Designer Q&A: James Junk’s Unique Approach

James Junk, a LA-based designer, shares his design process and where he goes for inspiration.

Meet James Junk, a LA-based designer with a flair for creativity. His unique approach to design marries daily inspiration with a deep understanding of the creative process. From evolving design methods to seeking inspiration in the great outdoors, James shares his journey. Dive into the world of design with insights from an artist who lives and breathes creativity. Explore James’ work here.

Question: What is your design process like? How has it changed as you’ve evolved in your career?

James: My design process is like getting dressed—it changes every day and depends on what I have going on that day. Do I need to send art direction proposals for a branding client? If so, the process is systematic and functional—scrolling through sites for inspiration first, curating mood boards, then trimming down those mood boards, pulling type and identity from all over the aether, and hopefully landing at some solid jumping-off points. Am I designing a poster for myself? If so, I crack open an empty canvas on Photoshop, put all trust in my little fingers of magic, and see what happens. Or what crappens. Sometimes, a day consists of both, and those are the fun days because I get to jump around and cavort through creative tasks that make me feel lucky to do what I love for a livelihood. Those days always end with dry eyes and a forgotten dinner though.

A City Skyline
License the photo via Faizal Westcott.

Q: Where do you look for inspiration?

J: By going outside and doing things. Really, there is no better way to feel inspired again than to go outside. Life becomes more interesting when we leave the confines of our home, room, studio, or what have you, and start doing things. Just sitting out in nature alone invites a cascade of inspiration—birds chirping, trees dancing, wind blowing, sun setting. I mean, the cavepeople literally spent their entire lives outdoors and they invented literally everything we have now—fire, religion, language, fashion, art. Everything! Did they also die before turning twenty-two? Sure, but at least they died creative and happy.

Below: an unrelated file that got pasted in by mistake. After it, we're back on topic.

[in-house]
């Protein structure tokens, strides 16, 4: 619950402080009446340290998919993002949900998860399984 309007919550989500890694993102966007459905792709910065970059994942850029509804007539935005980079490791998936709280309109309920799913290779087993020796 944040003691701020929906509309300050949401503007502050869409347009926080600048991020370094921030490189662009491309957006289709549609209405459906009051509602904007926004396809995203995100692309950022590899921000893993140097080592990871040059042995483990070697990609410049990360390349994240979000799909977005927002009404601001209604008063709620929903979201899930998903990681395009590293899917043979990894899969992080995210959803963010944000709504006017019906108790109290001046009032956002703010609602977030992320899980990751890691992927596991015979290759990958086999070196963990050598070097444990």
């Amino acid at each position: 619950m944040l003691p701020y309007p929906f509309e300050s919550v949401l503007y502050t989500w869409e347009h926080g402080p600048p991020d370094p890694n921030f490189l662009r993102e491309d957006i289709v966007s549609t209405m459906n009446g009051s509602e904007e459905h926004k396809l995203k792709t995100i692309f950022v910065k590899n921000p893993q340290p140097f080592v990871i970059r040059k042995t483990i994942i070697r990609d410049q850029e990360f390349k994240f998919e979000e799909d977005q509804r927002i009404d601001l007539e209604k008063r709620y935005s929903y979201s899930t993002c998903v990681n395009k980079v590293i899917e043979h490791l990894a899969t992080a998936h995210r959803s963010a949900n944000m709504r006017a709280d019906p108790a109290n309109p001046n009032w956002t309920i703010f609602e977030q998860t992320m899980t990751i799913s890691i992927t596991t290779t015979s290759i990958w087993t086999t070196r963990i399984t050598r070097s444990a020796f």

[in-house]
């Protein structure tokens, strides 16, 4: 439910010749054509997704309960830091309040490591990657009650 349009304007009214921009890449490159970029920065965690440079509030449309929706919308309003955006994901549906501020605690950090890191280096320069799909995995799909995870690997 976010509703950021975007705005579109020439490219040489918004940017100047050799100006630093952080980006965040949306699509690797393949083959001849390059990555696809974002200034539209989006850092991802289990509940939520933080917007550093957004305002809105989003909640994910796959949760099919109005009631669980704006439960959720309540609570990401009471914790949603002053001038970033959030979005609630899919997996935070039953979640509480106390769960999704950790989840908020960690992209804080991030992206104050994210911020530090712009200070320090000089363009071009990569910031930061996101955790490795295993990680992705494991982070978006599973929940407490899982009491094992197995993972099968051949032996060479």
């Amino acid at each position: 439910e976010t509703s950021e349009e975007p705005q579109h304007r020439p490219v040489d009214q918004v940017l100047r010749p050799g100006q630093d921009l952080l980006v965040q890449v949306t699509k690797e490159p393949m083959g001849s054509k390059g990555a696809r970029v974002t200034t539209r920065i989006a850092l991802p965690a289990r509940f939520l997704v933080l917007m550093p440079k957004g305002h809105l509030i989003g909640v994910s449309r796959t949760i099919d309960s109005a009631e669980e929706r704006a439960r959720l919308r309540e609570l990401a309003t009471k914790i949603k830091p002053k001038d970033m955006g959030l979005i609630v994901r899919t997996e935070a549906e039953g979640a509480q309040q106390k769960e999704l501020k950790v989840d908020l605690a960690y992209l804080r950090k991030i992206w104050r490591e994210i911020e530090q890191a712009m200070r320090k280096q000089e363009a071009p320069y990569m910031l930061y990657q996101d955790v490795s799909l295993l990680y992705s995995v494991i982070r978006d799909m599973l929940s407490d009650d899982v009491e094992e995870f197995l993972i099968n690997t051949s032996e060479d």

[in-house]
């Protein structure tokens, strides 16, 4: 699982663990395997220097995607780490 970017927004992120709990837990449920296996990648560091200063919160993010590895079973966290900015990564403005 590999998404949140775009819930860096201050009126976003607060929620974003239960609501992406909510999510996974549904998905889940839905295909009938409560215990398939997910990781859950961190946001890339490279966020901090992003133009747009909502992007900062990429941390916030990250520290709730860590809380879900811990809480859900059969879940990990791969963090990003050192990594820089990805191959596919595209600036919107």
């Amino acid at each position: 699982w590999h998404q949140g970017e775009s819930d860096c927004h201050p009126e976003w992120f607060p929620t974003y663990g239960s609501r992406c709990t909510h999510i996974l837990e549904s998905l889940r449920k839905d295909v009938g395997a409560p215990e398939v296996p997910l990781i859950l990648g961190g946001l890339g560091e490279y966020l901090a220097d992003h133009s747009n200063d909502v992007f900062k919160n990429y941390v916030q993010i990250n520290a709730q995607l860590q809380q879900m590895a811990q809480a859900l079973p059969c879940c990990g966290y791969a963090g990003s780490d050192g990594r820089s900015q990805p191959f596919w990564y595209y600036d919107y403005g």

License the photo via GS & Co.

Q: How do you get your head back in the game when you’re feeling burnt out?

J: By not forcing myself to create, and by not judging myself for feeling burnout. I’ve learned to give myself a lot of grace, something I never used to do. I remember always feeling guilty for not doing enough or not as much as yesterday. Now, I use the time to remind myself that feeling burnt out is normal and part of the creative lifestyle, and that being burnt out is nothing but a sign that I’m actually doing something that matters—doing it so much that I’m burnt out from it. This perspective allows me to embrace burnout as a temporary phase and a testament to my own creative prowess.

Q: If you can share, what do you think is your ‘secret weapon’ when creating? Please explain how you developed this skill.

J: I think my edge as a creative is being able to divorce ego out of the process and truly approach creation as a human, and not as an infallible design deity of some sort who invented graphic design and who is the first and last to ever do it. Once I transcended that way of thinking and creating alike, my creative flow became a lot more fluid, expansive, and holistic. I express better, I create freer, and let’s face it, I have fewer wrinkles.

Woman's Lips Pressed Against A Glass Window
License the photo via Sarah McColgan.

Q: Looking back, what are some hurdles you had to overcome personally that impacted you? They can be big or small.

J: Never feeling a sense of belonging is a big one. I was never an outcast growing up (thanks to my Leo sun), but I also never felt like I belonged anywhere but with myself (thanks to my Libra moon). As a little boy, you can imagine how lonely that could at times feel. But as an adult, that feeling is a little less agonizing and a little more extraordinary because you look at the people around you and see that a lot of them don’t like their own selves, not even enough to do things alone by and realize that you do, and that’s a privilege.

Q: What do you like about Stills? How is it a good resource for designers?

J: Stills makes collecting imagery better, smarter, and more streamlined. It really satisfies my innate predisposition to gather. My clients get to see mood boards and proposals using imagery they’ve never seen before, and that gives me bonus points as their designer. What sets it apart for me is being able to filter through Stills’ inclusive, curated catalog of photographs by color, down to the hex code. I mean, come on, that’s the stuff of the future.

Tired of using bleak stock images?

Try Stills, a photo licensing platform for exceptional designers.

The New Standard in Photo Licensing

License the cover image via Roman De Giuli.